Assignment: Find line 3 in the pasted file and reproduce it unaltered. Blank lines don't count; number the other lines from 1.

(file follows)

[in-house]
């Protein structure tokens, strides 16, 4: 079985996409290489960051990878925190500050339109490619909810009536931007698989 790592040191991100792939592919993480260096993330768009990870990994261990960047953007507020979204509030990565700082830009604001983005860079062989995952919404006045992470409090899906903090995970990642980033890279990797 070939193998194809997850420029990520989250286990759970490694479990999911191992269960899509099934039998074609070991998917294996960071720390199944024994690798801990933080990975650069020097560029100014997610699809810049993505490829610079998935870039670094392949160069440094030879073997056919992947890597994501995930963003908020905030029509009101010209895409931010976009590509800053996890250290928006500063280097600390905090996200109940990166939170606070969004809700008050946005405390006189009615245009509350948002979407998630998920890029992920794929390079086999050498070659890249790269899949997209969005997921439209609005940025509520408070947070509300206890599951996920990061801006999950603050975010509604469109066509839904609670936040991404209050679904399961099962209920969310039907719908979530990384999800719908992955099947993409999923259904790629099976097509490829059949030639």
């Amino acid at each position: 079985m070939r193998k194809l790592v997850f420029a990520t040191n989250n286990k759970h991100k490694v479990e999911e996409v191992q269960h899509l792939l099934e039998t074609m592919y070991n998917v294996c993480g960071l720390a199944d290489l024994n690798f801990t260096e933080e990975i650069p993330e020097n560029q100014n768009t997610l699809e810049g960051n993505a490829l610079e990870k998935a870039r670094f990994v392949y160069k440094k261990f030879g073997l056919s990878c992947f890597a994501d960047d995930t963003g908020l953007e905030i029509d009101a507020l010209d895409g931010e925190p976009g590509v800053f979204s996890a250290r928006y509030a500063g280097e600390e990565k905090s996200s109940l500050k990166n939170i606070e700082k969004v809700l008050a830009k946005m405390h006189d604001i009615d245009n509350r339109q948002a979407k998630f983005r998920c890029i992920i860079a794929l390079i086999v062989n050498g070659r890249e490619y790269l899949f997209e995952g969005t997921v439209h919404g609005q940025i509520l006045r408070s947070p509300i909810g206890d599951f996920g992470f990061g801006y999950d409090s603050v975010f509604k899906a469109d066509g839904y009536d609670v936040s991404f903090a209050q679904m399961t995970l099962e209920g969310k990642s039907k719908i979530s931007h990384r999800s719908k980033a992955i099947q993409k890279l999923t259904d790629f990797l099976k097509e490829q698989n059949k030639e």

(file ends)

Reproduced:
């Amino acid at each position: 079985m070939r193998k194809l790592v997850f420029a990520t040191n989250n286990k759970h991100k490694v479990e999911e996409v191992q269960h899509l792939l099934e039998t074609m592919y070991n998917v294996c993480g960071l720390a199944d290489l024994n690798f801990t260096e933080e990975i650069p993330e020097n560029q100014n768009t997610l699809e810049g960051n993505a490829l610079e990870k998935a870039r670094f990994v392949y160069k440094k261990f030879g073997l056919s990878c992947f890597a994501d960047d995930t963003g908020l953007e905030i029509d009101a507020l010209d895409g931010e925190p976009g590509v800053f979204s996890a250290r928006y509030a500063g280097e600390e990565k905090s996200s109940l500050k990166n939170i606070e700082k969004v809700l008050a830009k946005m405390h006189d604001i009615d245009n509350r339109q948002a979407k998630f983005r998920c890029i992920i860079a794929l390079i086999v062989n050498g070659r890249e490619y790269l899949f997209e995952g969005t997921v439209h919404g609005q940025i509520l006045r408070s947070p509300i909810g206890d599951f996920g992470f990061g801006y999950d409090s603050v975010f509604k899906a469109d066509g839904y009536d609670v936040s991404f903090a209050q679904m399961t995970l099962e209920g969310k990642s039907k719908i979530s931007h990384r999800s719908k980033a992955i099947q993409k890279l999923t259904d790629f990797l099976k097509e490829q698989n059949k030639e």